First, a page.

Echeveria Details, Photos & Varieties

Photos and descriptions of the most popular echeveria varieties

About Echeverias

Here's expert advice to help you grow echeverias perfectly, followed by photos of 100+ beautiful, noteworthy Echeveria species and cultivars.


Echeverias are native to remote, mountainous terrain between 1,000 and 4,000 feet elevation. They range from Mexico to Argentina and grow in rock faces and ledges on near-vertical cliffs. Many of the 150 recognized species have been crossed to make new cultivars, of which there are well over a thousand. Most echeverias that are cabbage-like, ruffled, crinkly or bumpy are hybrids (names are in single quotes).

Protect echeverias from frost, intense summer sun, hail, and excessive rain and humidity. Grow them in pots. With few exceptions (notably 'Sahara'), echeverias are too easily damaged in the garden, and pots let you move them when conditions change. They'll grow in the direction of greatest light. If sun hits your echeverias only on one side, rotate the pots 180 degrees weekly.

Echeveria 'Chroma'

Echeveria 'Chroma'

Echeverias look good in spring due to fresh new growth, but autumn is when they attain best color. In summer the leaves can be weak and brittle. In winter, plants go dormant and crisp lower leaves protect the stem from cold. In spring, remove dry leaves to tidy the plant. Check for pests.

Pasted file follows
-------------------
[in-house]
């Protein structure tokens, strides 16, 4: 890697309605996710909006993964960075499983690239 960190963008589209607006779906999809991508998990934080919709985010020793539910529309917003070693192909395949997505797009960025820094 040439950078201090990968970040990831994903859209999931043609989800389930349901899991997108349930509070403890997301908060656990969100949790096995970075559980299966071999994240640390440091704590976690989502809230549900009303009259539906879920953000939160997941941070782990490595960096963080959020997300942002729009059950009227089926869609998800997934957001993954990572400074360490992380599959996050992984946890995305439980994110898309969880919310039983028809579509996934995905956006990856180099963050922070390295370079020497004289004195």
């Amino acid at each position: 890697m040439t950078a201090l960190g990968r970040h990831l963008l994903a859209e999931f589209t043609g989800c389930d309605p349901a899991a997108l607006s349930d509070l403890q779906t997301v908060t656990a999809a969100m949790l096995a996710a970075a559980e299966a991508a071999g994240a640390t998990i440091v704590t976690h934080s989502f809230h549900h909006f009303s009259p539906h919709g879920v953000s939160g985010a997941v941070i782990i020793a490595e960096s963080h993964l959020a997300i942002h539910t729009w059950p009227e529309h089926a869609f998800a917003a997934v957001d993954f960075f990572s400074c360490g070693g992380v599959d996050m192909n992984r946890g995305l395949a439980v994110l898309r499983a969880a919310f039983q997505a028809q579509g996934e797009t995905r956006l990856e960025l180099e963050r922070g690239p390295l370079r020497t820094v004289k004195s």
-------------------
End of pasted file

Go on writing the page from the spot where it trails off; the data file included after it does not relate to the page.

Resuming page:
Air circulation
Echeverias prefer dry air and don’t thrive in high humidity. Good air circulation also keeps pests from settling in.

Ideal daytime temps are in the 70s F; nighttime, 40-60 F. They can’t handle soil temps above 100 F or below 32 F. “They like to cool off at night,” says expert Dick Wright, adding that similar day and night temps are one reason echeverias don’t do well in Florida and Hawaii (that, and high humidity). In his greenhouses, on cold winter nights, Dick uses heat mats to warm the soil. “Warm roots keep plants from freezing,” he says.

Etiolated echeveria

Light-deprived (etiolated) echeveria

Within a week, echeverias grown without sun will flatten to expose more of their surface to available light, stems will stretch, and leaves will blanche. Reintroduce such “etiolated" plants to greater sun gradually, lest they burn.

To bloom, echeverias need both intensity and duration of light—two separate things, Dick notes. "In summer the light is intense, so plants need only two hours of full, south-facing sun a day.” In his greenhouses during long winter nights, he increases the duration of light with 7-watt bulbs.

Echeveria flowers (c) Debra Lee Baldwin

Echeveria flowers

Echeveria blooms make lovely, long-lasting bouquets. The main flowering time is spring, but some species bloom at other times of the year. Nurseries and collectors may remove flower stalks because they make the plants lean toward light and drain their vitality.

As with most succulents, drench soil and then let it dry between waterings. When echeverias are actively growing, keep soil moist. When they’re dormant, keep it on the dry side (in winter, water sparingly every two weeks).

These cliff-dwellers need superb drainage lest roots and stems rot, and they like rich soil. Repot every year or two (less often when plants are mature).

Dick Wright’s soil formula:
     6 parts pumice or perlite
     2 parts compost
     2 parts washed concrete (builders') sand